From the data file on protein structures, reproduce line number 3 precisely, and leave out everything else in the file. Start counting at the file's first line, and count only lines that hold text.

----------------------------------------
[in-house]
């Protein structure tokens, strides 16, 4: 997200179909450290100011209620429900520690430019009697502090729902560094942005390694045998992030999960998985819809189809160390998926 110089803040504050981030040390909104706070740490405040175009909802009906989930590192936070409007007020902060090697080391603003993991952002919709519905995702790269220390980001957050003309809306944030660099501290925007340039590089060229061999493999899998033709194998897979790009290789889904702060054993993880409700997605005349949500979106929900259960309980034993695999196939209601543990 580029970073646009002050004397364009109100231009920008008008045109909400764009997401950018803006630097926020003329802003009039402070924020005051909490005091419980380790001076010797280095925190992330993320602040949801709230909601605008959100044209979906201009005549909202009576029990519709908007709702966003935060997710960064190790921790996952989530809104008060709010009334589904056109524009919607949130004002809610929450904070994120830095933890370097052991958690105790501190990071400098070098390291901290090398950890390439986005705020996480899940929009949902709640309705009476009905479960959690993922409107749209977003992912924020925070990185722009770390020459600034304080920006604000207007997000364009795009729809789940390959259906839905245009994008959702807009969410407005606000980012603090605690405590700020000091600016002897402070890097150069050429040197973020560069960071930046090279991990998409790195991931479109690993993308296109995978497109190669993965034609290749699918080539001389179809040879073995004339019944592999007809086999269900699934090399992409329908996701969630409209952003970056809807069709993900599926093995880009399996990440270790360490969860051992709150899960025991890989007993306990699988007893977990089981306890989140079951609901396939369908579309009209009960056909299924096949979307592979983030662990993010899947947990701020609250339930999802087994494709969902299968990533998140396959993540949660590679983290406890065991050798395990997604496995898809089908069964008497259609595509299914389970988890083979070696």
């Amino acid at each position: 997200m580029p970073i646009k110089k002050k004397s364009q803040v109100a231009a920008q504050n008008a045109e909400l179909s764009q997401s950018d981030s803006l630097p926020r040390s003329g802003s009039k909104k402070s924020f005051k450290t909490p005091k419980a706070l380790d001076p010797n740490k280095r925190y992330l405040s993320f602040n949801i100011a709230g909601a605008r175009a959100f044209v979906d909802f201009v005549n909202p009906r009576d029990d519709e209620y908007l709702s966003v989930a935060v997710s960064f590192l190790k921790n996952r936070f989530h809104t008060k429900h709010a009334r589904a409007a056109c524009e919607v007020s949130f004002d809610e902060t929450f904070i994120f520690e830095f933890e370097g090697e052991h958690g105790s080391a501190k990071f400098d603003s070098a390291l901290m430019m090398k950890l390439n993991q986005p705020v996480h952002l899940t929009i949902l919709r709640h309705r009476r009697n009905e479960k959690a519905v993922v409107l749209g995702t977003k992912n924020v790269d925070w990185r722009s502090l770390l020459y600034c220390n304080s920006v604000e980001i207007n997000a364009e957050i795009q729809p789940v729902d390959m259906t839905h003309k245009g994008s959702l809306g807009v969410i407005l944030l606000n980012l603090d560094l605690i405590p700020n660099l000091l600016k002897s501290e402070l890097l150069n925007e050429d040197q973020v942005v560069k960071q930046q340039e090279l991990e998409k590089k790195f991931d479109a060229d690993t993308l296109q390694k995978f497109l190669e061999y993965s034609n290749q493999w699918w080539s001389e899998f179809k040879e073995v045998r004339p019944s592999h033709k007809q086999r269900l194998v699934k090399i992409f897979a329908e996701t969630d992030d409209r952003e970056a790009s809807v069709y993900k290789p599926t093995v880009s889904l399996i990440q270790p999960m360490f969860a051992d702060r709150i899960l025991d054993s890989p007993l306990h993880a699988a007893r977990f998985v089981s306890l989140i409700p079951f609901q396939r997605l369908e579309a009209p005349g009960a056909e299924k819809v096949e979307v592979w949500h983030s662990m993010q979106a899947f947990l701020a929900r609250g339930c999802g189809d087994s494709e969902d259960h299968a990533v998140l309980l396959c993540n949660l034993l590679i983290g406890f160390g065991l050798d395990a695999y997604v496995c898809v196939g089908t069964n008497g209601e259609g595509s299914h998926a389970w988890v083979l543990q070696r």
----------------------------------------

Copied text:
């Amino acid at each position: 997200m580029p970073i646009k110089k002050k004397s364009q803040v109100a231009a920008q504050n008008a045109e909400l179909s764009q997401s950018d981030s803006l630097p926020r040390s003329g802003s009039k909104k402070s924020f005051k450290t909490p005091k419980a706070l380790d001076p010797n740490k280095r925190y992330l405040s993320f602040n949801i100011a709230g909601a605008r175009a959100f044209v979906d909802f201009v005549n909202p009906r009576d029990d519709e209620y908007l709702s966003v989930a935060v997710s960064f590192l190790k921790n996952r936070f989530h809104t008060k429900h709010a009334r589904a409007a056109c524009e919607v007020s949130f004002d809610e902060t929450f904070i994120f520690e830095f933890e370097g090697e052991h958690g105790s080391a501190k990071f400098d603003s070098a390291l901290m430019m090398k950890l390439n993991q986005p705020v996480h952002l899940t929009i949902l919709r709640h309705r009476r009697n009905e479960k959690a519905v993922v409107l749209g995702t977003k992912n924020v790269d925070w990185r722009s502090l770390l020459y600034c220390n304080s920006v604000e980001i207007n997000a364009e957050i795009q729809p789940v729902d390959m259906t839905h003309k245009g994008s959702l809306g807009v969410i407005l944030l606000n980012l603090d560094l605690i405590p700020n660099l000091l600016k002897s501290e402070l890097l150069n925007e050429d040197q973020v942005v560069k960071q930046q340039e090279l991990e998409k590089k790195f991931d479109a060229d690993t993308l296109q390694k995978f497109l190669e061999y993965s034609n290749q493999w699918w080539s001389e899998f179809k040879e073995v045998r004339p019944s592999h033709k007809q086999r269900l194998v699934k090399i992409f897979a329908e996701t969630d992030d409209r952003e970056a790009s809807v069709y993900k290789p599926t093995v880009s889904l399996i990440q270790p999960m360490f969860a051992d702060r709150i899960l025991d054993s890989p007993l306990h993880a699988a007893r977990f998985v089981s306890l989140i409700p079951f609901q396939r997605l369908e579309a009209p005349g009960a056909e299924k819809v096949e979307v592979w949500h983030s662990m993010q979106a899947f947990l701020a929900r609250g339930c999802g189809d087994s494709e969902d259960h299968a990533v998140l309980l396959c993540n949660l034993l590679i983290g406890f160390g065991l050798d395990a695999y997604v496995c898809v196939g089908t069964n008497g209601e259609g595509s299914h998926a389970w988890v083979l543990q070696r």